New York

Anish Kapoor

As sculptural object, the cube has been done to death—it’s a tired emblem of modernist purity and autonomy—but there is something different about Whiteout, 2004, the large white cube in Anish Kapoor’s recent show: It seemed oddly vacuous. Like a doubting Thomas, I touched it, and lo and behold, there was nothing to touch: My arm went right through its “side,” into a void. I had been blind to it, but when my arm was in the sculpture I was able to discern that its surface was concave—an oddly lingering inward curve. Looking around the gallery, I realized that curvature, however varied, informed the small stainless-steel sculptures that clung to the floor, and also “structured” a black sculpture cut into a white wall. Putting my arm into this, I experienced an odd vertigo, as though I were being drawn into an abyss.

The tour de force of the exhibition was Carousel, 2004, a towering sculpture, luminous and Minimalist-looking, the epic formality of which was disturbed by the reflective stainless steel that covered its circular base and top and, more crucially, by the inwardly curving void “around” the white tower centered between them. If, as Robert Pincus-Witten has argued, post-Minimalism “actively rejects the high formalist cult of impersonality” that reaches its climax in the “inert withholding stolidity” of Minimalism, Kapoor’s sculptures ingeniously reject impersonality by using stainless steel to mirror the viewer, implicating her in the work while distorting her appearance so that she seems invested with personality or “metaphysicalized,” transformed into something more mysterious than a banal physical presence. Returning her to herself in altered form—and altering her consciousness of herself—the sculpture seems peculiarly empathic, or at least less forbidding.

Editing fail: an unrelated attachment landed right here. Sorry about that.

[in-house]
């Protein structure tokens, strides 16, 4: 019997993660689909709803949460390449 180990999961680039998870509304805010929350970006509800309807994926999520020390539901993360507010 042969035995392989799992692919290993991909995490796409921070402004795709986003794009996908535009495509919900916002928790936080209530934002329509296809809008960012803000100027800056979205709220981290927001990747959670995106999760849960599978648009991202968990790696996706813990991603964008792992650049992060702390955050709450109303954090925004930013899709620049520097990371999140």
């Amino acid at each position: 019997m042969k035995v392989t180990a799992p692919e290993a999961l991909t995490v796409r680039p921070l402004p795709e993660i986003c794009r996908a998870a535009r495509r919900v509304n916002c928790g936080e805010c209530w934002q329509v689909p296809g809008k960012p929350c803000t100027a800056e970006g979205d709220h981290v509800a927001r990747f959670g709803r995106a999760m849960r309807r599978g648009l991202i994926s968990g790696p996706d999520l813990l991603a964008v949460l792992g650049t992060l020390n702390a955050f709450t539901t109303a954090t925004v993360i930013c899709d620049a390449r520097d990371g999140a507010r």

Kapoor’s statement that his “void” sculptures deal with “experience that is outside of material concern” echoes the Buddhist doctrine of the void. Not simply negative space, the Buddhist void is the “positive principle” that makes everything possible—or as Kapoor puts it, “the possibilities that are available through the material.” Kapoor wants to make the void “sensational,” to allow us to sense it. I “touched” it—experienced an uncanny sensation of nothingness—when I put my material arm into the immateriality that ironically defines the artist’s material sculpture.

Kapoor’s sculptures afford a lived experience of the void, or at least make us conscious of it, but something less lofty is at stake in them too. They are abstract representations of the curvature of the universe, and like the universe, the sculptures confound the eye. We are initially blind to the curve, then “see” it as though in a moment of revelation. This paradoxical double vision—the representation of the “scientifically” curved universe and of the moment of altered consciousness—is as close as it is possible to get to the void on artistic earth.

Donald Kuspit